By Kevin Zeese and Margaret Flowers
This week tens of thousands of people in the United States flooded the streets to demand racial justice. It is one of many issues that has been building for years, reaching the tipping point and seeming to explode in a national awakening. We also saw that in the last two weeks with national protests for living wages.
Four years ago when we organized the occupation of Washington, DC at Freedom Plaza, we listed 15 crisis issues that the country needed to face, poverty wages and the injustice in criminal enforcement, including racially abusive police practices, were two of them. None of these 15 core issues has been adequately dealt with. In each there are people working to build support for their cause; each has the potential to explode on the national scene -- some already have.
This article examines five current campaigns and mobilizations that are demanding social, economic and environmental justice.
Demand Justice: End Racially Abusive Policing
The Staten Island grand jury decision in the Eric Garner killing, coming shortly after the Ferguson grand jury and the killing of 12 year old Tamir Rice in Cleveland, followed by police lies about Tamir's killing, has created a national eruption calling for justice. People have repeatedly flooded the streets across the country since the Ferguson grand jury decision.
In our last newsletter we described how people in 170 cities took to the streets and shut cities down over the Ferguson grand jury decision. Since then, protests have continued, even throughout a holiday weekend and then at 1:01 pm on Monday thousands walked out of high schools, colleges, work and took to the streets in a national die-in. One woman, Knox College Women's Basketball Player Ariyana Smith, took action by herself protesting during the Star Spangled Banner at a basketball game with her hands up and then falling to the ground for 4.5 minutes when it was over. Smith explained it was a last resort.
After the Staten Island grand jury decision, protests in New York City and throughout the country were so large that even the mass media had to extensively report on them. The nationwide protests are already resulting in government officials announcing plans to review policing in their communities and more action by the federal government to investigate local police. The NYPD knew this was coming, thousands had marched protesting Garner's death this summer, so they sent investigators to Ferguson to gather intelligence on professional agitators.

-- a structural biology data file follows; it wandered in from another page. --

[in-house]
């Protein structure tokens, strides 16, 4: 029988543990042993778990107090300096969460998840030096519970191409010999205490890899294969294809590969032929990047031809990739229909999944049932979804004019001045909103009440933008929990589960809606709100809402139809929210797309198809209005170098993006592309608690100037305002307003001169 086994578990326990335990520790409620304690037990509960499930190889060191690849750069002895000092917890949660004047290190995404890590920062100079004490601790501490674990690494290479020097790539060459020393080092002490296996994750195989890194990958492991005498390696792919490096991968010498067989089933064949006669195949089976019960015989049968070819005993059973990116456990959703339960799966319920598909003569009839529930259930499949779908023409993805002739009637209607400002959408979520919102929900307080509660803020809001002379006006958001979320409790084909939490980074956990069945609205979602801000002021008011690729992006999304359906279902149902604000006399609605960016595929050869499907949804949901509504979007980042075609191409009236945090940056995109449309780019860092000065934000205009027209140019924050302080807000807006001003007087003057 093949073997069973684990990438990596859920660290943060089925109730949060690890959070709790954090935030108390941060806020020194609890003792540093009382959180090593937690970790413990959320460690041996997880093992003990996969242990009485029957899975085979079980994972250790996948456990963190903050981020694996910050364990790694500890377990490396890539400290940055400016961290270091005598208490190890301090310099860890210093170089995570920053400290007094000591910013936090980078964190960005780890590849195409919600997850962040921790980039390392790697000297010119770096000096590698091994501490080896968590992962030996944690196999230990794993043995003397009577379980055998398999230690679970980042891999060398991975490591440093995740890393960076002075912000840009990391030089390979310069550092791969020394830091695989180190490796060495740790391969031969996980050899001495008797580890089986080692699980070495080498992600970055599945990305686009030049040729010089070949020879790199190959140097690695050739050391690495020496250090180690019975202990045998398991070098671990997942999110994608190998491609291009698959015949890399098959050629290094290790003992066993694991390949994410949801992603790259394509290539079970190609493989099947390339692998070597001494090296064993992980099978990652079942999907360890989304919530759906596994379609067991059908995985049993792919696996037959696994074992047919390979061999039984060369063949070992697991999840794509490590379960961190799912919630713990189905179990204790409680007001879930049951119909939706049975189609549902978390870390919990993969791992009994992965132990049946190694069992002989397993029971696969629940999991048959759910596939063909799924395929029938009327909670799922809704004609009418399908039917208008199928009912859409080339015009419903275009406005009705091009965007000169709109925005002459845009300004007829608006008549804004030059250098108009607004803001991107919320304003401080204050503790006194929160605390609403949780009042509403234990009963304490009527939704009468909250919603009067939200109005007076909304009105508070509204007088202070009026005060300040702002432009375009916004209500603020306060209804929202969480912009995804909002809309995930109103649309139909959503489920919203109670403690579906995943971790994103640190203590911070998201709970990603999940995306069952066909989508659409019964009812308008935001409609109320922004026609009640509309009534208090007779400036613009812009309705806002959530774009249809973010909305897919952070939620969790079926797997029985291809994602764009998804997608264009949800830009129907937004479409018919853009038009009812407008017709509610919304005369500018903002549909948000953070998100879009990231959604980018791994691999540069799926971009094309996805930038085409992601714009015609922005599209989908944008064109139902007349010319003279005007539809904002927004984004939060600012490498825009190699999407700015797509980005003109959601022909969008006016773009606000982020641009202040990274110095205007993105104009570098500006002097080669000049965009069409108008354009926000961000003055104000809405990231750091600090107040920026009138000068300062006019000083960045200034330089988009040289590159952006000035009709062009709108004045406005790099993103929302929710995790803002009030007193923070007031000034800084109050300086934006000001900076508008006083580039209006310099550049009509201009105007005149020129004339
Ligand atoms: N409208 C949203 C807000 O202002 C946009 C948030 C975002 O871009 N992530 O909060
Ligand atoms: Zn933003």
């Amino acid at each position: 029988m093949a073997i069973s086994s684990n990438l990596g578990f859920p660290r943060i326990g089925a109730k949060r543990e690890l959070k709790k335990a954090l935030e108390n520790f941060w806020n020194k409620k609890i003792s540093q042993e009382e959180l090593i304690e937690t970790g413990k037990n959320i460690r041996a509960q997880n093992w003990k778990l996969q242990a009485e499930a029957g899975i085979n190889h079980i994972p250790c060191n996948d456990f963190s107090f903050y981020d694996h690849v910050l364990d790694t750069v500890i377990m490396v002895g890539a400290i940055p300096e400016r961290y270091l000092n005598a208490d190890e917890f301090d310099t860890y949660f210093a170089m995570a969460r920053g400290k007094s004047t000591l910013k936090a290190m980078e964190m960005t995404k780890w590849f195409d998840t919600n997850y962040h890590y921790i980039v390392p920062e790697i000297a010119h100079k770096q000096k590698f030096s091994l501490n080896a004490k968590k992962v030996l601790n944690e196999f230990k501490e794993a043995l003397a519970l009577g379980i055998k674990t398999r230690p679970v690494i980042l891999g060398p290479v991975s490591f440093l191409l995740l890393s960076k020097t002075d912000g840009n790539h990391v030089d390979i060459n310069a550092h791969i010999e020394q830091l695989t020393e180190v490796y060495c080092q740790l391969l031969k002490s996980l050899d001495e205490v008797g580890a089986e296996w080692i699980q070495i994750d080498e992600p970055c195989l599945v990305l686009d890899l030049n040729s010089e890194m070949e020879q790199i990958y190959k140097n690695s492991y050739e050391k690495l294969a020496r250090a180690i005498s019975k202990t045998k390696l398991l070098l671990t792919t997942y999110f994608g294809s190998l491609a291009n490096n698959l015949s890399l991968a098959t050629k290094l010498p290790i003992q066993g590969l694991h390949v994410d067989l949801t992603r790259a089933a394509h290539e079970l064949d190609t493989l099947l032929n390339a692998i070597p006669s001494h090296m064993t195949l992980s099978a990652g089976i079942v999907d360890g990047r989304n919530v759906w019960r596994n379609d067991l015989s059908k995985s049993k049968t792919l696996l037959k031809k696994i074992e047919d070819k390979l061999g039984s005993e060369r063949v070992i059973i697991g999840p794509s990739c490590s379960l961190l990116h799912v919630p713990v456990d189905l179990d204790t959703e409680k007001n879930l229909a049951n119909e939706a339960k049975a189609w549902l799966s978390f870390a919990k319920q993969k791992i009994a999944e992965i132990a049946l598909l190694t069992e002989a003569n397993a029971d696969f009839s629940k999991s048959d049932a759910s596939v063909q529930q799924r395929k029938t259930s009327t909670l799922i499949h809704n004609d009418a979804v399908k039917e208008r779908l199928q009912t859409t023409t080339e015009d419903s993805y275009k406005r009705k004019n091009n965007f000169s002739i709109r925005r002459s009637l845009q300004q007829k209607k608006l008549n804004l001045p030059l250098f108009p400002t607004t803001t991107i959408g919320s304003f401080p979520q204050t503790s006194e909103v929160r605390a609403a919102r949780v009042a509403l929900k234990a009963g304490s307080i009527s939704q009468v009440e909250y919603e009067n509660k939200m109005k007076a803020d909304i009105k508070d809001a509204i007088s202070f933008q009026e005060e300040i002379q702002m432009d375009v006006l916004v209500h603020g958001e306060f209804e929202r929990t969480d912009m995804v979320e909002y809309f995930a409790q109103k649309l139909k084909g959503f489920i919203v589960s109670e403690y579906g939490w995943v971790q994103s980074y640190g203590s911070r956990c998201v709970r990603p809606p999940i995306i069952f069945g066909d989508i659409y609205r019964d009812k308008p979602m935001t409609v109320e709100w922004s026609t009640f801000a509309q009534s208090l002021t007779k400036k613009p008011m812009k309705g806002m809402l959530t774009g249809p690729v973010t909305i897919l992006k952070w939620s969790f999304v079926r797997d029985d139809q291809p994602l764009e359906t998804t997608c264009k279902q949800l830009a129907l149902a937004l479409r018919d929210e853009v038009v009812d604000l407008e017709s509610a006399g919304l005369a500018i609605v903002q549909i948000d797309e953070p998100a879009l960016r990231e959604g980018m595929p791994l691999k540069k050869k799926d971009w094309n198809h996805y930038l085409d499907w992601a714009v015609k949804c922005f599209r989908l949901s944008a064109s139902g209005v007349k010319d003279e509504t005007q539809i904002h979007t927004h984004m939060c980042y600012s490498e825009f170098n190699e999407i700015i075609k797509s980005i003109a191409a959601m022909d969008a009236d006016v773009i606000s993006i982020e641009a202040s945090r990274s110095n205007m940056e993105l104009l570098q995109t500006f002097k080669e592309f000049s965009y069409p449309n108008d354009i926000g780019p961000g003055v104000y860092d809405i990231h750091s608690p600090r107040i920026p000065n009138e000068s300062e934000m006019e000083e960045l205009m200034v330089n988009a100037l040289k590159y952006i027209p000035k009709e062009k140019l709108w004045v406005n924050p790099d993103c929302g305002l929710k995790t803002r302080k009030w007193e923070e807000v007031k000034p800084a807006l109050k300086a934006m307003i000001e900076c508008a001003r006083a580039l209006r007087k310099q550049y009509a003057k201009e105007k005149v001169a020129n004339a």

Police abuse, harassment of African Americans and killings of civilians has been going on for years. There is a long history of the NYPD (and other police) killing unarmed African Americans, as well as a history of grand juries not indicting police who kill citizens. The injustice in the US justice system has become so evident that the United Nations is strongly criticizing police and prison practices in the United States as well as torture abroad.
While politicians are now talking about changes to police training, increased use of cameras on police and other reforms and the Department of Justice is taking action, protests must continue and be sustained in order to achieve the necessary changes . For example, there are sustained protests planned at the Department of Justice in Washington, DC every Monday at 4:00 pm.We must be uncompromising in our consistent demand for justice.
Demand Justice: End Poverty Wages
Another issue that is increasing its people power and political strength is the reality of millions of US workers receiving poverty wages. In the last two weeks we have seen two national days of action by people seeking living wages. Economic injustice has deep roots but now it is beginning to be addressed.
Three years ago these mass actions would have been unthinkable, but over the past three years people protested at Walmart and workers walked off their jobs on the biggest shopping day of the year, Black Friday. This year there were protests and walk-offs at 1,600 Walmarts in 49 states, the largest ever. The protests will continue to grow until Walmart starts paying people living wages.
Two years ago 200 fast food workers in New York City walked off their jobs. This has also grown into a national movement. This Thursday in more than 190 cities people walked off their jobs and protested for a $15 an hour living wage and union rights. The movement has not only grown geographically but also now includes more categories of workers. This year, baggage handlers, skycaps, wheelchair attendants and aircraft cleaners from 10 major airports supported the strikers as the Fight for $15 movement continued its spread to new industries.
And, in two years of organizing, 8 million low-wage workers have seen raises. The lesson from this experience is that organized people can build power and create change.